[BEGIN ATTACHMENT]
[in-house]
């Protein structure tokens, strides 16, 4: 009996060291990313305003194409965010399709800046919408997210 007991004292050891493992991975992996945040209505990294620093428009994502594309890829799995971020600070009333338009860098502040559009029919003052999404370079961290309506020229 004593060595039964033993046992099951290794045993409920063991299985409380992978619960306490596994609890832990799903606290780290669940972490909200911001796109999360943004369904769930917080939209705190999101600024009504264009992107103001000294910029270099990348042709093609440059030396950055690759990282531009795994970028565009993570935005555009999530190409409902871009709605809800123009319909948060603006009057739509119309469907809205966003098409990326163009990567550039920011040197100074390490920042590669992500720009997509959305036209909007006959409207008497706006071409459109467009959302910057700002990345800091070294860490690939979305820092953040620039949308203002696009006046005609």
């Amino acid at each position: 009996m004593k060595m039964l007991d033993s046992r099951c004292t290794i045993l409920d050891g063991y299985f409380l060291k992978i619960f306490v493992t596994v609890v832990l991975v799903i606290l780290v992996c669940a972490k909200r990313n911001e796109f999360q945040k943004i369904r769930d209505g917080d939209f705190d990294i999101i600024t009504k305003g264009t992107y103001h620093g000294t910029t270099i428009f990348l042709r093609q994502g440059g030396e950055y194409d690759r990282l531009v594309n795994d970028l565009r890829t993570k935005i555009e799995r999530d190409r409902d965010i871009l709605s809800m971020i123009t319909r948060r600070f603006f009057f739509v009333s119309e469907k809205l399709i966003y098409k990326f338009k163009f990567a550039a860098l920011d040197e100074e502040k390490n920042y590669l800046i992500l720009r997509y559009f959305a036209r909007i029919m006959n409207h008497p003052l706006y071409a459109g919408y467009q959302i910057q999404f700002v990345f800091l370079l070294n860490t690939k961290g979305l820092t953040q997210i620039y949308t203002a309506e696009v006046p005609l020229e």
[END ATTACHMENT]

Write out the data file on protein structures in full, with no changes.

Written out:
[in-house]
């Protein structure tokens, strides 16, 4: 009996060291990313305003194409965010399709800046919408997210 007991004292050891493992991975992996945040209505990294620093428009994502594309890829799995971020600070009333338009860098502040559009029919003052999404370079961290309506020229 004593060595039964033993046992099951290794045993409920063991299985409380992978619960306490596994609890832990799903606290780290669940972490909200911001796109999360943004369904769930917080939209705190999101600024009504264009992107103001000294910029270099990348042709093609440059030396950055690759990282531009795994970028565009993570935005555009999530190409409902871009709605809800123009319909948060603006009057739509119309469907809205966003098409990326163009990567550039920011040197100074390490920042590669992500720009997509959305036209909007006959409207008497706006071409459109467009959302910057700002990345800091070294860490690939979305820092953040620039949308203002696009006046005609």
């Amino acid at each position: 009996m004593k060595m039964l007991d033993s046992r099951c004292t290794i045993l409920d050891g063991y299985f409380l060291k992978i619960f306490v493992t596994v609890v832990l991975v799903i606290l780290v992996c669940a972490k909200r990313n911001e796109f999360q945040k943004i369904r769930d209505g917080d939209f705190d990294i999101i600024t009504k305003g264009t992107y103001h620093g000294t910029t270099i428009f990348l042709r093609q994502g440059g030396e950055y194409d690759r990282l531009v594309n795994d970028l565009r890829t993570k935005i555009e799995r999530d190409r409902d965010i871009l709605s809800m971020i123009t319909r948060r600070f603006f009057f739509v009333s119309e469907k809205l399709i966003y098409k990326f338009k163009f990567a550039a860098l920011d040197e100074e502040k390490n920042y590669l800046i992500l720009r997509y559009f959305a036209r909007i029919m006959n409207h008497p003052l706006y071409a459109g919408y467009q959302i910057q999404f700002v990345f800091l370079l070294n860490t690939k961290g979305l820092t953040q997210i620039y949308t203002a309506e696009v006046p005609l020229e």